Thursday, February 12, 2015
U.N. Official Reveals Real Reason Behind Warming Scare
The alarmists keep telling us their concern about global warming is all about man's stewardship of the environment. But we know that's not true. A United Nations official has now confirmed this.
This is the charming creature who wants to destroy your standard of living
At a news conference last week in Brussels, Christiana Figueres, executive secretary of U.N.'s Framework Convention on Climate Change, admitted that the goal of environmental activists is not to save the world from ecological calamity but to destroy capitalism.
"This is the first time in the history of mankind that we are setting ourselves the task of intentionally, within a defined period of time, to change the economic development model that has been reigning for at least 150 years, since the Industrial Revolution," she said.
Referring to a new international treaty environmentalists hope will be adopted at the Paris climate change conference later this year, she added: "This is probably the most difficult task we have ever given ourselves, which is to intentionally transform the economic development model for the first time in human history."
The only economic model in the last 150 years that has ever worked at all is capitalism. The evidence is prima facie: From a feudal order that lasted a thousand years, produced zero growth and kept workdays long and lifespans short, the countries that have embraced free-market capitalism have enjoyed a system in which output has increased 70-fold, work days have been halved and lifespans doubled.
Figueres is perhaps the perfect person for the job of transforming "the economic development model" because she's really never seen it work. "If you look at Ms. Figueres' Wikipedia page," notes Cato economist Dan Mitchell: Making the world look at their right hand while they choke developed economies with their left.
The fiddling with temperature data is the biggest science scandal ever
New data shows that the “vanishing” of polar ice is not the result of runaway global warming
When future generations look back on the global-warming scare of the past 30 years, nothing will shock them more than the extent to which the official temperature records – on which the entire panic ultimately rested – were systematically “adjusted” to show the Earth as having warmed much more than the actual data justified.
Two weeks ago, under the headline “How we are being tricked by flawed data on global warming”, I wrote about Paul Homewood, who, on his Notalotofpeopleknowthat blog, had checked the published temperature graphs for three weather stations in Paraguay against the temperatures that had originally been recorded. In each instance, the actual trend of 60 years of data had been dramatically reversed, so that a cooling trend was changed to one that showed a marked warming.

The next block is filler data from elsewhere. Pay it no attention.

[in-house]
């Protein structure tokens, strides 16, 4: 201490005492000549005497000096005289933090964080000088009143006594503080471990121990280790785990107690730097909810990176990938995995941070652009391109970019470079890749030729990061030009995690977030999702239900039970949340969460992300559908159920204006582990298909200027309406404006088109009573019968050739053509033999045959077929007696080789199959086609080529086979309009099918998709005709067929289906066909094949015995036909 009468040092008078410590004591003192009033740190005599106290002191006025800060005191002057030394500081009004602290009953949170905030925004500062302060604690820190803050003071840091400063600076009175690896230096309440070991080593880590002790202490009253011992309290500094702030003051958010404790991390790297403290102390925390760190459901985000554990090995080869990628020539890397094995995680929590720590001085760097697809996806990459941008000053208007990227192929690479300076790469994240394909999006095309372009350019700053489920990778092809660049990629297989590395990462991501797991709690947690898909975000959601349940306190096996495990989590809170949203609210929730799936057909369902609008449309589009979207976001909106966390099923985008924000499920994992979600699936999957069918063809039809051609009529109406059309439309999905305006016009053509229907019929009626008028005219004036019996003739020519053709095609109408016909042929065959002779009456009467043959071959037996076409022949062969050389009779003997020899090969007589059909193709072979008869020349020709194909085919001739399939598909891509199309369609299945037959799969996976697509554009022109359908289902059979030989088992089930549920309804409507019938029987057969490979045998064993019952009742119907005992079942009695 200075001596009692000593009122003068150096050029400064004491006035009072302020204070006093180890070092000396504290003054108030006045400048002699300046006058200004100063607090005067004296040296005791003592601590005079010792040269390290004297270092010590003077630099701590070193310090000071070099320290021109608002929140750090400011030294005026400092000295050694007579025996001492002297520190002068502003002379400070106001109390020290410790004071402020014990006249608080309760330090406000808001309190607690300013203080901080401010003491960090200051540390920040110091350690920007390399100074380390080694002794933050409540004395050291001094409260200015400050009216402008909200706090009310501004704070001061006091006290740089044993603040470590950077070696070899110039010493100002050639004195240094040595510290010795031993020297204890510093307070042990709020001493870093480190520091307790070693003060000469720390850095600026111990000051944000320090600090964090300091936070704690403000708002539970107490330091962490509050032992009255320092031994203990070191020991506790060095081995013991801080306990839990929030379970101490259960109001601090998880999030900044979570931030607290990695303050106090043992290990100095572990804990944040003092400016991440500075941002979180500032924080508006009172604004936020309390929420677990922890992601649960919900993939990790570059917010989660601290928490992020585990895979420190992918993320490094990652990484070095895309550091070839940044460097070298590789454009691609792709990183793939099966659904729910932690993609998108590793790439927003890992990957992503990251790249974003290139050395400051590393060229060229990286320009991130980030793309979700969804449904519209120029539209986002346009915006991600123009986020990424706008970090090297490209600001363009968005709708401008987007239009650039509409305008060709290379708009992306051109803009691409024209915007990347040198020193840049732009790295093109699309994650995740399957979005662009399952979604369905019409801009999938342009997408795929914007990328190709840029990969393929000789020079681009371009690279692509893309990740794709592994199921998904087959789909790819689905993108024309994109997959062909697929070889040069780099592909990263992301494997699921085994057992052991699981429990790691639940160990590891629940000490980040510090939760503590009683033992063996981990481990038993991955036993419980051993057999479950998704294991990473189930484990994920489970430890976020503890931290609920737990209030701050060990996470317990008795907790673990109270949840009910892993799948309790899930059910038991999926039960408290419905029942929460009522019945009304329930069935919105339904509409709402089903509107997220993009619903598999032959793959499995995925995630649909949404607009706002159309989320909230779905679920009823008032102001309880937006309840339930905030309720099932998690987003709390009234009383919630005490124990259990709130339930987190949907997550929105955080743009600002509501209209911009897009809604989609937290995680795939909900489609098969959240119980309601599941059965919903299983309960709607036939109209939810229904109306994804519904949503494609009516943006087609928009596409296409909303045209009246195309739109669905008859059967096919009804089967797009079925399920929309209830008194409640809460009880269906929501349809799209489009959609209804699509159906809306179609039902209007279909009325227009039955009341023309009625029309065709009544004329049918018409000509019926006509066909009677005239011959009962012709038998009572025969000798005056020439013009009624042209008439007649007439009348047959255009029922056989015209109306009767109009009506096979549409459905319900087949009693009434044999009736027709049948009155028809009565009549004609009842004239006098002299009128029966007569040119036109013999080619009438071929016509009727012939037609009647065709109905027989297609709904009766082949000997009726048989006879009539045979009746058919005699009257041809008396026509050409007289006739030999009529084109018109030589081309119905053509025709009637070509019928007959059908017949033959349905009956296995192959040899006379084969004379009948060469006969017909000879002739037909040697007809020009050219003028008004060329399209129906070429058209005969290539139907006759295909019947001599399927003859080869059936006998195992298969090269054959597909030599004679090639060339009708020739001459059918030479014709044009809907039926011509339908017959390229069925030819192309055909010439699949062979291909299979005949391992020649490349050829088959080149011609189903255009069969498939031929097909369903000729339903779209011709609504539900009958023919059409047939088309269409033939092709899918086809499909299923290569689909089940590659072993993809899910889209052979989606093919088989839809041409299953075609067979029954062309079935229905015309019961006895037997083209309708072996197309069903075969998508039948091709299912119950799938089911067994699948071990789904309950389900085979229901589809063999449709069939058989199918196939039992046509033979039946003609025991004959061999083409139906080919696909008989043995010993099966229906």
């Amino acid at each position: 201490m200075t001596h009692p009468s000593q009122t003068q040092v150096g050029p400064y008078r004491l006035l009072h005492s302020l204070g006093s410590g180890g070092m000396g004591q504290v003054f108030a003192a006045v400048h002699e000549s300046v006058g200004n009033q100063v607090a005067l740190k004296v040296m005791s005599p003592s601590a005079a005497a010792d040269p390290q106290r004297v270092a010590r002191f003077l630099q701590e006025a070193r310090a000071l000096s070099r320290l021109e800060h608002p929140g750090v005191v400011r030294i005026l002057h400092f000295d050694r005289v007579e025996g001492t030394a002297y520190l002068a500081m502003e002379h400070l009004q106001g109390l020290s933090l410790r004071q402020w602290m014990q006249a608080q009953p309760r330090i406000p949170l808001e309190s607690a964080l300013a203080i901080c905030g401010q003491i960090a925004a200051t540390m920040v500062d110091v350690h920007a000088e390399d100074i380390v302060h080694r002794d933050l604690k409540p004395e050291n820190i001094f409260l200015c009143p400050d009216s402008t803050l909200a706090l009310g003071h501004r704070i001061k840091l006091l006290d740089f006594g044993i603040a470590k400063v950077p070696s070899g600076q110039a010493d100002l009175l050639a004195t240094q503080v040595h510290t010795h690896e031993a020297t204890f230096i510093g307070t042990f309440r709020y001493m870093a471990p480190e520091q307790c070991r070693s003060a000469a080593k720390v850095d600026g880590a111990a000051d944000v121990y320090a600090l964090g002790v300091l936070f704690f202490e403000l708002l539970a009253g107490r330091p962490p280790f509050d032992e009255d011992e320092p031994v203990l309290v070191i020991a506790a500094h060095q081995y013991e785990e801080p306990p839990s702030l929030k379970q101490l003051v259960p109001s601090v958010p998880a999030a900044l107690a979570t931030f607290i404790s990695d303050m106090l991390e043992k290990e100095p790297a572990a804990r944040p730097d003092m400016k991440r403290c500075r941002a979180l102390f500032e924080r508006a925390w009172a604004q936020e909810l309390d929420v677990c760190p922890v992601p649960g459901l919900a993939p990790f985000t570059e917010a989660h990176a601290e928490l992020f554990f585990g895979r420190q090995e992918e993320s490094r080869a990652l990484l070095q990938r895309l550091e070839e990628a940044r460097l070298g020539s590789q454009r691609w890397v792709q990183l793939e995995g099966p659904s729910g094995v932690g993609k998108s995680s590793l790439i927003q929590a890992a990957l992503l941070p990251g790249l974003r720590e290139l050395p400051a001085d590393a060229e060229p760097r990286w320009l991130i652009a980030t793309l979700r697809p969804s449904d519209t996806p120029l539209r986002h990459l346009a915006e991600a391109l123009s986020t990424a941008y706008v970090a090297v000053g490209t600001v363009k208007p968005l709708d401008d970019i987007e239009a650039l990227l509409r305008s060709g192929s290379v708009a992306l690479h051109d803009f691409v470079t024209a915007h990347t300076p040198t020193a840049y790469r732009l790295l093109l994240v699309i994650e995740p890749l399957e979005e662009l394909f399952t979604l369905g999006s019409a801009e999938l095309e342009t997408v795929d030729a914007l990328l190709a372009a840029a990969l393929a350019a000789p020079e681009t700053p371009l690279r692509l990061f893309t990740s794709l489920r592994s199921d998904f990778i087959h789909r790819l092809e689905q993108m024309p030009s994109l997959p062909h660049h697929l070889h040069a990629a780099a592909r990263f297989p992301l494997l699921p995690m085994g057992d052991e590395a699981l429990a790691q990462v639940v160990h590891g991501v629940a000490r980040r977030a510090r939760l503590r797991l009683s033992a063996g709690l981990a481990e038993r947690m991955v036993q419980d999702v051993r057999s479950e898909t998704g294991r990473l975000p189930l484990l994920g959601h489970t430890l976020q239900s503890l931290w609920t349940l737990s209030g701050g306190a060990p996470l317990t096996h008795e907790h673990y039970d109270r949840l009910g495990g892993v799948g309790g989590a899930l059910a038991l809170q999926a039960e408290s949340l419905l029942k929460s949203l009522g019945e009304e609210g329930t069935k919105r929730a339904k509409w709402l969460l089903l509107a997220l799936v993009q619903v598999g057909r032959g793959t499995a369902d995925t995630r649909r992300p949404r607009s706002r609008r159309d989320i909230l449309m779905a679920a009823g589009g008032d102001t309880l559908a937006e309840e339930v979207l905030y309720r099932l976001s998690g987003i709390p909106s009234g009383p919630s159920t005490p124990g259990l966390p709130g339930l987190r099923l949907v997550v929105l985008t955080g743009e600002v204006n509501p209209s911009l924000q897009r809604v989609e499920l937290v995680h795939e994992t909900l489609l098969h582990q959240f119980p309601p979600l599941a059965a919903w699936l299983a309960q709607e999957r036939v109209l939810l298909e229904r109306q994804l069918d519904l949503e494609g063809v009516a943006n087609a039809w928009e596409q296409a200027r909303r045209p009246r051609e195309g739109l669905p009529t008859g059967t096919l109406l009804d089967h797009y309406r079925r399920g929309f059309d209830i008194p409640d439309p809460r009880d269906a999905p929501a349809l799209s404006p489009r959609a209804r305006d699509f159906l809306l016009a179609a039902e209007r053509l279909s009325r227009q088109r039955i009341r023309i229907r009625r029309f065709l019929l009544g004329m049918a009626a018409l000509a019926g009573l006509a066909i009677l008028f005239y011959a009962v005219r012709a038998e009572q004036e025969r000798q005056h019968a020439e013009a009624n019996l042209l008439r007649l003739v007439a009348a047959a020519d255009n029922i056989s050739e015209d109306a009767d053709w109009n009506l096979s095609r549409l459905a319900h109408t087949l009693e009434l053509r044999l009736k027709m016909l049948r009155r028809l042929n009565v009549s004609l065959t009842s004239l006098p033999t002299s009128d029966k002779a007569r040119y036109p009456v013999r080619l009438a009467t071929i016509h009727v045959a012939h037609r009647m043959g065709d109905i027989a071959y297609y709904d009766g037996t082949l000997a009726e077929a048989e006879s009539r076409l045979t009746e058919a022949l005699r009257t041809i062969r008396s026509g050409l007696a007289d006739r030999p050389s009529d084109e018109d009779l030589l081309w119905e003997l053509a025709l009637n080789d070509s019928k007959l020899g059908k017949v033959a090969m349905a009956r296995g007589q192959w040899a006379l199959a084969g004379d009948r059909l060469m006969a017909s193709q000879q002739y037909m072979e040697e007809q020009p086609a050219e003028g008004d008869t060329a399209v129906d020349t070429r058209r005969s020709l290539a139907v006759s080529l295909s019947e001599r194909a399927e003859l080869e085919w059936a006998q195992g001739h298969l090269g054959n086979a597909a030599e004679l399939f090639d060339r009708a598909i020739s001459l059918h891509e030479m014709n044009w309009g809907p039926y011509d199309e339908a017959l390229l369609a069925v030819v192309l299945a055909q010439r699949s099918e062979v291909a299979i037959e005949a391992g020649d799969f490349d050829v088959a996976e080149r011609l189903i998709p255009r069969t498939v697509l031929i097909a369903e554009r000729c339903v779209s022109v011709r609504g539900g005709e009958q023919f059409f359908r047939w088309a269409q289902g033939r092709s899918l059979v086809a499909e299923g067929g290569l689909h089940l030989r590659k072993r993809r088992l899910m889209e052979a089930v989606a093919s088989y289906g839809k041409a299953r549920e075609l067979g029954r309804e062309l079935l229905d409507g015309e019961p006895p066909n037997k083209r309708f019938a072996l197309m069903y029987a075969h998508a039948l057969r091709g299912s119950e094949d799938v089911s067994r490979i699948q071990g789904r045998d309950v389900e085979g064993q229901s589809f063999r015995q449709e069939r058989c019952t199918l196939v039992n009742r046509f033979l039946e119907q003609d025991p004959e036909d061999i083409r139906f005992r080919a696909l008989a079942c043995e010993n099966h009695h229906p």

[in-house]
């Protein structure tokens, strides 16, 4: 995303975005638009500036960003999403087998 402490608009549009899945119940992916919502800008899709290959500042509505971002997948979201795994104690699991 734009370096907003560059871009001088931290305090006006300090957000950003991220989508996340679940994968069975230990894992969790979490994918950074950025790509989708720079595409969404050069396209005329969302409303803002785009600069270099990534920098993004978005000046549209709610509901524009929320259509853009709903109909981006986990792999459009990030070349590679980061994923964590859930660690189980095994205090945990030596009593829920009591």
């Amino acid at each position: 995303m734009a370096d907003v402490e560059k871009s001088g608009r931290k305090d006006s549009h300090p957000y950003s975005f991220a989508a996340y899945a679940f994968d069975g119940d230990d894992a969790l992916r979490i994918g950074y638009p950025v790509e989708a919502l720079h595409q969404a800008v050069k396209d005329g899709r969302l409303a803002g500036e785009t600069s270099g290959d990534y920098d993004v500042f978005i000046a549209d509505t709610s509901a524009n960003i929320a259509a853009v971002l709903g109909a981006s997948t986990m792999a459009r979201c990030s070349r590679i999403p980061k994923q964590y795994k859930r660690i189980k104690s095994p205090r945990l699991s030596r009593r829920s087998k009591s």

This was only the latest of many examples of a practice long recognised by expert observers around the world – one that raises an ever larger question mark over the entire official surface-temperature record.
Following my last article, Homewood checked a swathe of other South American weather stations around the original three. In each case he found the same suspicious one-way “adjustments”. First these were made by the US government’s Global Historical Climate Network (GHCN). They were then amplified by two of the main official surface records, the Goddard Institute for Space Studies (Giss) and the National Climate Data Center (NCDC), which use the warming trends to estimate temperatures across the vast regions of the Earth where no measurements are taken. Yet these are the very records on which scientists and politicians rely for their belief in “global warming”.
Homewood has now turned his attention to the weather stations across much of the Arctic, between Canada (51 degrees W) and the heart of Siberia (87 degrees E). Again, in nearly every case, the same one-way adjustments have been made, to show warming up to 1 degree C or more higher than was indicated by the data that was actually recorded. This has surprised no one more than Traust Jonsson, who was long in charge of climate research for the Iceland met office (and with whom Homewood has been in touch). Jonsson was amazed to see how the new version completely “disappears” Iceland’s “sea ice years” around 1970, when a period of extreme cooling almost devastated his country’s economy.
One of the first examples of these “adjustments” was exposed in 2007 by the statistician Steve McIntyre, when he discovered a paper published in 1987 by James Hansen, the scientist (later turned fanatical climate activist) who for many years ran Giss. Hansen’s original graph showed temperatures in the Arctic as having been much higher around 1940 than at any time since. But as Homewood reveals in his blog post, “Temperature adjustments transform Arctic history”, Giss has turned this upside down. Arctic temperatures from that time have been lowered so much that that they are now dwarfed by those of the past 20 years.